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THE FATE OF RURAL TEMPLES IN LATE ANTIQUITY AND THE CHRISTIANISATION OF THE COUNTRYSIDE

In: Late Antique Archaeology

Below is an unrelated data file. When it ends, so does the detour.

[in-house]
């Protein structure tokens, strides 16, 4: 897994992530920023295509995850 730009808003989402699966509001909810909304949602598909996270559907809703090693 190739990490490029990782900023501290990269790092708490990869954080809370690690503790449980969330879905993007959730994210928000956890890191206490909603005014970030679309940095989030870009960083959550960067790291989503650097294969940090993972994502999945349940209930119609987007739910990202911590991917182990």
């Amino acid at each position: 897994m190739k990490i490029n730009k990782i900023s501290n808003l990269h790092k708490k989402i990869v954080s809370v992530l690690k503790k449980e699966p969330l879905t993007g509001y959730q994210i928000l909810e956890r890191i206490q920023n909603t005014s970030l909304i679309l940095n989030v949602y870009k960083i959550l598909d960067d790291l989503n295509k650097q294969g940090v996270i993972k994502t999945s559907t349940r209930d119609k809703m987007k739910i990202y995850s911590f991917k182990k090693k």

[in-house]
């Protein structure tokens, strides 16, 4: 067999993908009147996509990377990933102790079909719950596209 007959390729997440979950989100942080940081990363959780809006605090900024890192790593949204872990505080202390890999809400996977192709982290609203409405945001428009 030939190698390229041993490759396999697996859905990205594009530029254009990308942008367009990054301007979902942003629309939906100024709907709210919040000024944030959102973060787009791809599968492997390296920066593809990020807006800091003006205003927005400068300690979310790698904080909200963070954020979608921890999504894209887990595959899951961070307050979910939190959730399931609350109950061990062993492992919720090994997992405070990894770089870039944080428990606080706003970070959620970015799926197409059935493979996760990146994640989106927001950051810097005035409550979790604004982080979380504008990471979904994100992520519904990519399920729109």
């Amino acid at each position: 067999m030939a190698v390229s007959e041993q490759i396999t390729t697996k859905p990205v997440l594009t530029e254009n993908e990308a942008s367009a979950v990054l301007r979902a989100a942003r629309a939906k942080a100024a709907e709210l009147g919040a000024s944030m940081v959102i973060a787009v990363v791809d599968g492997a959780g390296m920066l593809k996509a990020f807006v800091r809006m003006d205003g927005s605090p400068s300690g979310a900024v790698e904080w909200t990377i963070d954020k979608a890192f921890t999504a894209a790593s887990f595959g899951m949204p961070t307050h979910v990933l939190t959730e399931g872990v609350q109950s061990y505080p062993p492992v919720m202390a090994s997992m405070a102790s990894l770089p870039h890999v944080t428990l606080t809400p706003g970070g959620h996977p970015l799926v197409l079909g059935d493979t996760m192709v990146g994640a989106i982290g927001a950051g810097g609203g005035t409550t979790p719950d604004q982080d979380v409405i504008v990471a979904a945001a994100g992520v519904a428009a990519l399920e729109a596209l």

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Throughout the Roman period the countryside was a landscape of sacred sites both monumental and natural. Rural temples were numerous and essential to the religious life of peasants and landowners. The fate of rural temples reveals something of the conflicting religious beliefs that were present in the rural landscape until the 6th c. Rural temples were among the first temples to be destroyed on some Christian estates, but in other places their power of attraction remained strong until the Early Middle Ages, even when they were in ruins. In the Early Byzantine period, however, temples were too visible, causing some Christians to lead expeditions against them. Convinced pagans searched for other, more remote, cult places to where they could maintain some form of pagan practice. These included inner sanctuaries inside their homes, or remote natural sites. Temple traditions were lost as a result.

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